Proverbs 13:4
The soul of the sluggard desireth, and hath nothing: but the soul of the diligent shall be made fat.
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Proverbs 13:4. The sluggard desireth and hath nothing — Because he contents himself with lazy desires, without diligent endeavours; but the soul of the diligent shall be made fat — He shall be enriched with the fruit of his own labours.

13:1 There is great hope of those that reverence their parents. There is little hope of any who will not hear those that deal faithfully with them. 2. By our words we must be justified or condemned, Mt 12:37. 3. He that thinks before he speaks, that suppresses evil if he have thought it, keeps his soul from a great deal both of guilt and grief. Many a one is ruined by an ungoverned tongue. 4. The slothful desire the gains the diligent get, but hate the pains the diligent take; therefore they have nothing. This is especially true as to the soul. 5. Where sin reigns, the man is loathsome. If his conscience were awake, he would abhor himself, and repent in dust and ashes.The fruit of his mouth - Speech rightly used is itself good, and must therefore bring good fruit.

Eat violence - i. e., Bring upon itself repayment in kind for its deeds of evil.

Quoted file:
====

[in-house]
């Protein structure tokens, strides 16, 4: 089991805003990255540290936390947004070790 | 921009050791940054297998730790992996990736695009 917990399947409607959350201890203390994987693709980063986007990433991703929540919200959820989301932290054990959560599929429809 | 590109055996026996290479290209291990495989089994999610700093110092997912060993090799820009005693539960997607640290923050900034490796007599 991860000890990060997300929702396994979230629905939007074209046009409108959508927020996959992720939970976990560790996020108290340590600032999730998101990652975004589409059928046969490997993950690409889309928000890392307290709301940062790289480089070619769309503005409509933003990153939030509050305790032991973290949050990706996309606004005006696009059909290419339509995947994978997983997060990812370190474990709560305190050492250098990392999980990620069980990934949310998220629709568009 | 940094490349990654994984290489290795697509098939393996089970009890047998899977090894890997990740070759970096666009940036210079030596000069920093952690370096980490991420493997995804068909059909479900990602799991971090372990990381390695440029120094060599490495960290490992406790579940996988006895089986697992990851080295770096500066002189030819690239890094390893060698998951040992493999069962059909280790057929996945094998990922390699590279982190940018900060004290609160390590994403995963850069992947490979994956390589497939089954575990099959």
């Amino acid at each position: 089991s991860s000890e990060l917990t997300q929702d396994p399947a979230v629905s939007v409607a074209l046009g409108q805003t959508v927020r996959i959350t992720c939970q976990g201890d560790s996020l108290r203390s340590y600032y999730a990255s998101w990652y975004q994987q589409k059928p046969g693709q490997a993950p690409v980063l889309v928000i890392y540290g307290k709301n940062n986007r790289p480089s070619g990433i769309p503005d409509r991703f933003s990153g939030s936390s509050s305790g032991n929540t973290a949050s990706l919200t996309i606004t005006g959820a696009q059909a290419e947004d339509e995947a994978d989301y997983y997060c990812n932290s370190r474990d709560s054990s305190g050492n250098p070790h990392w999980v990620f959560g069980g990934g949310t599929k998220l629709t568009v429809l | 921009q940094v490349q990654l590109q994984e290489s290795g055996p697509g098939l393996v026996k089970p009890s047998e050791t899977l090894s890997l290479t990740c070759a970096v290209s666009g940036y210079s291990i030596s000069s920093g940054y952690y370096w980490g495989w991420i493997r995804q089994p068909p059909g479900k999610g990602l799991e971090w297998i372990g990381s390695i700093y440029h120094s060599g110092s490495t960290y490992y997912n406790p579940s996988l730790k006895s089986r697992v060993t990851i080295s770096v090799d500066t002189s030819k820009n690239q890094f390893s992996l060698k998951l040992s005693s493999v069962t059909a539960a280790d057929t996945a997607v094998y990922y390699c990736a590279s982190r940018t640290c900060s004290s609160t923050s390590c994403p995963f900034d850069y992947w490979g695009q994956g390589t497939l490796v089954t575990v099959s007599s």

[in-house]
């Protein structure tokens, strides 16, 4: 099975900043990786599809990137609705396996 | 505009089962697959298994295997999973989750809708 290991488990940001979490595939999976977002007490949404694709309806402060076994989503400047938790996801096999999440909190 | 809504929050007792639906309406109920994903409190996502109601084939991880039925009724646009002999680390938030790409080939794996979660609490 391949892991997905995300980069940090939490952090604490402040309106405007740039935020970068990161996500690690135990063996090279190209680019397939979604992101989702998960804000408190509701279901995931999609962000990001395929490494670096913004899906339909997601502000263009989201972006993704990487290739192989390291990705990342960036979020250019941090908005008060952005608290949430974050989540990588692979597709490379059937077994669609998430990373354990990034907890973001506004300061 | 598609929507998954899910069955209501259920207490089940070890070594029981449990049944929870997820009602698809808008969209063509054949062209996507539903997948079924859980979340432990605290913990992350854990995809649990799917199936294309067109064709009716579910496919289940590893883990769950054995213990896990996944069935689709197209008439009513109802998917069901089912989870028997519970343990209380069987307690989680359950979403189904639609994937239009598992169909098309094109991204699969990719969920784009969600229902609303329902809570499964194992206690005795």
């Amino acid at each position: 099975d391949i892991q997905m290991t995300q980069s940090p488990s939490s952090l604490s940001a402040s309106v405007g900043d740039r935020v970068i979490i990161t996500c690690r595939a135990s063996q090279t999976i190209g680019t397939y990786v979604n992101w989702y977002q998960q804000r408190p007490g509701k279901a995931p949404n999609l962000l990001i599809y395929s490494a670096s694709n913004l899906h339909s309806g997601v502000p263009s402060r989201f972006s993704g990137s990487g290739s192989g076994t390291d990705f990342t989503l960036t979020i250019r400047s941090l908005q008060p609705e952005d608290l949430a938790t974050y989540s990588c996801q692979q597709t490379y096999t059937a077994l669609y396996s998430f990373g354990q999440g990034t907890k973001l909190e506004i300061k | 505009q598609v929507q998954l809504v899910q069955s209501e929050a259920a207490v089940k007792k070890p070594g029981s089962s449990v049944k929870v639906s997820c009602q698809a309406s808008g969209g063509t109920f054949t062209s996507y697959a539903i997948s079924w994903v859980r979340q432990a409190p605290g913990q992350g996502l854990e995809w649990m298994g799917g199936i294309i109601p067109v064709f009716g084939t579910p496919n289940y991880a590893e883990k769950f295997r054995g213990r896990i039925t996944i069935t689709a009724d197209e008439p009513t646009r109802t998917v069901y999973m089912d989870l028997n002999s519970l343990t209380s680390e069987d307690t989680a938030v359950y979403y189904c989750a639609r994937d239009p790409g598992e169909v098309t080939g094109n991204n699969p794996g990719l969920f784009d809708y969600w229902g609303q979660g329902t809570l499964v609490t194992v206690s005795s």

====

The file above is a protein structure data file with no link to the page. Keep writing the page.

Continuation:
4. (Compare Pr 12:11, 27). Hath nothing, because he contenteth himself with lazy desires without diligent endeavours.

Shall be made fat; he shall be enriched with the fruit of his own labours.

The soul of the sluggard desireth, and hath nothing,.... He desires knowledge, but does not care to be at any pains to get it, and so has it not; he desires riches, but chooses not to make use of the means, to be diligent and industrious, and so he is without them; he desires to wear good clothes and rich raiment, but is unwilling to labour for them, and therefore is clothed with rags; he desires food, and plenty of it, but refuses to work for it; and he that will not work should not eat, and therefore he has it not, but starves and famishes: and, in spiritual things, the sluggard desires heaven and happiness, but does not care to do the duties of religion; he would die the death of the righteous, but is unwilling to live his life; to abstain from sin, and live soberly and righteously, is too hard service for him; he does not choose to do or suffer anything for the cause of Christ and true religion. Jarchi's note is, that

"in the future state he shall see the glory of the wise man, and desire it; but shall not attain to it;''

but the soul of the diligent shall be made fat; become rich; increase in temporal things, and have great plenty and prosperity; and so, in spiritual matters, such who are diligent in the use of means, constantly attend on the word and ordinances, and labour for the meat which endures to everlasting life; such are filled and satisfied, as with marrow and fatness; and become fat and flourishing, and fruitful in every good word and work; and shall at last arrive to that state where there will be no more hunger and thirst.